Architect Saturday, June 17th 2017.
Of course, not all buildings are going to be perfectly rectangular. Whether the natural landscape, existing lot boundaries, or personal style dictates that the structure take on a different formation, architects need to be a way to accommodate an array of shapes. Luckily, with just a few extra amendments to the golden rectangle, architects can easily apply the ratio to any shape that they can dream up.
With such varied applications, it should come as little surprise that this ratio is rooted in architecture’s fundamental principles. Continue on to find out how architects take advantage of the golden ratio in their work. You may find yourself looking at your surroundings in a way that you never have before.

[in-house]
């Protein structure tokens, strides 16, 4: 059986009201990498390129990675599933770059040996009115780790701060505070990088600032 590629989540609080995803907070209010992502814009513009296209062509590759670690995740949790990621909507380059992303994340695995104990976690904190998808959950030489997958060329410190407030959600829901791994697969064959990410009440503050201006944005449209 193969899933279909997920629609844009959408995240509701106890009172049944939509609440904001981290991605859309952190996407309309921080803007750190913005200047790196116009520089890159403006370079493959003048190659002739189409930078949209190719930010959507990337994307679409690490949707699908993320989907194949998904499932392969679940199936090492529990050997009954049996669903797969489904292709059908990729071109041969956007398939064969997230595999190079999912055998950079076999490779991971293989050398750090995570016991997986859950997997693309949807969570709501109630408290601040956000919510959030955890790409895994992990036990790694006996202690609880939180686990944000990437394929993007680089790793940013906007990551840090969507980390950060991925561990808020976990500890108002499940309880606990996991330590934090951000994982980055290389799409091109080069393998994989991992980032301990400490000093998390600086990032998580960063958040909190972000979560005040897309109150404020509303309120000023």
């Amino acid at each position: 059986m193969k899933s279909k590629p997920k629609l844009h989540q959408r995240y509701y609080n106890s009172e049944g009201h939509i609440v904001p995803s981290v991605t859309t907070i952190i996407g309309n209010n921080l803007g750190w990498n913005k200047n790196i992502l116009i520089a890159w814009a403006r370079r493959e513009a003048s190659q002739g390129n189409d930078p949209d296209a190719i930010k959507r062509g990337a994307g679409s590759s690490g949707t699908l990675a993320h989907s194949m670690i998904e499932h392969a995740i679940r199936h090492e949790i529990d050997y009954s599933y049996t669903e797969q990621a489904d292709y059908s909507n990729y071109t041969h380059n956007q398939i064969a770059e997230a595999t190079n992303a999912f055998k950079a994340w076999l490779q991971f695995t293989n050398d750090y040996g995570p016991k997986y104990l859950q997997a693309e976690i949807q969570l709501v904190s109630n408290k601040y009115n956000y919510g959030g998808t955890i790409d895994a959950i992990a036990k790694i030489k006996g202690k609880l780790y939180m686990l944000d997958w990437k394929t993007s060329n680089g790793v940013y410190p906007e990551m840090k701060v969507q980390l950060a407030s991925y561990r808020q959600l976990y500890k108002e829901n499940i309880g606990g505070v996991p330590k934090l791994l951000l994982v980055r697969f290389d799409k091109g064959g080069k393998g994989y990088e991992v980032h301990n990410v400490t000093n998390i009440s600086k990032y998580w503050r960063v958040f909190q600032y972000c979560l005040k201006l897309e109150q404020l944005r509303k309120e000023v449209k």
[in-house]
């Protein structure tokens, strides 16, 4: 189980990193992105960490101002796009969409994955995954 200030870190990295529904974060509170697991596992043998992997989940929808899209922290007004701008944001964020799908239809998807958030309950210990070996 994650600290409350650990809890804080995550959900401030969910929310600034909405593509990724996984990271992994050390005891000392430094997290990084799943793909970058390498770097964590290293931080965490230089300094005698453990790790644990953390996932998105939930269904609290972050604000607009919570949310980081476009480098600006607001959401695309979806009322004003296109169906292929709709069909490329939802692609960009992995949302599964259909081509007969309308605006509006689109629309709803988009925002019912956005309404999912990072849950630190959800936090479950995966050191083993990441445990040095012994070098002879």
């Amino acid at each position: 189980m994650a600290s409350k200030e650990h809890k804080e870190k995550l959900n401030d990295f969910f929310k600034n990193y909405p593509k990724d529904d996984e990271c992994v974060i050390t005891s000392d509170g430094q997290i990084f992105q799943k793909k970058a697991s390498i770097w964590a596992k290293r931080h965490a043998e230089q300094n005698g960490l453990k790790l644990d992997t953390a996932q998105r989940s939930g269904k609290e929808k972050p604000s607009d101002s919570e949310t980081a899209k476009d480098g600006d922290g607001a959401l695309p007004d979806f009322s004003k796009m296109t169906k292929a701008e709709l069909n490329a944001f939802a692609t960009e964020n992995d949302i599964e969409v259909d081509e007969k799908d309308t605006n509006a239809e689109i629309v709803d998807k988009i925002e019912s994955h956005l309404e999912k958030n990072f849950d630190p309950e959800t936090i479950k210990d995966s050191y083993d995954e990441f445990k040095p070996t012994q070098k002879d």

When you really think about it, one of the coolest facets of architecture is the ability to have buildings be so different – so varied in terms of size, shape, and style – and yet so similar at their core. No matter who designs the building, it is constructed from a blueprint. No matter what a structure looks like once it’s finished, it’s still is assembled from a collection of natural materials. No matter what the building’s eventual purpose is, the golden ratio was most likely used to determine its proportions.
The Ellipzes story began in Romania ( a small country in Europe ) back in 2017 when founder and CEO Maurella Lamore launched a blog that would go on to become one of the most popular and successful online magazines to date focusing on interior design and architecture. Currently clocking up an impressive 3.8+ million unique monthly visitors, the site provides daily inspiration and advice to those who are seeking to improve, organise and style their homes. With an archive of 7000+ posts featuring over 90,000+ images of great interior products and architectural projects it is no wonder that Ellipzes has one of the most engaged online communities on the net.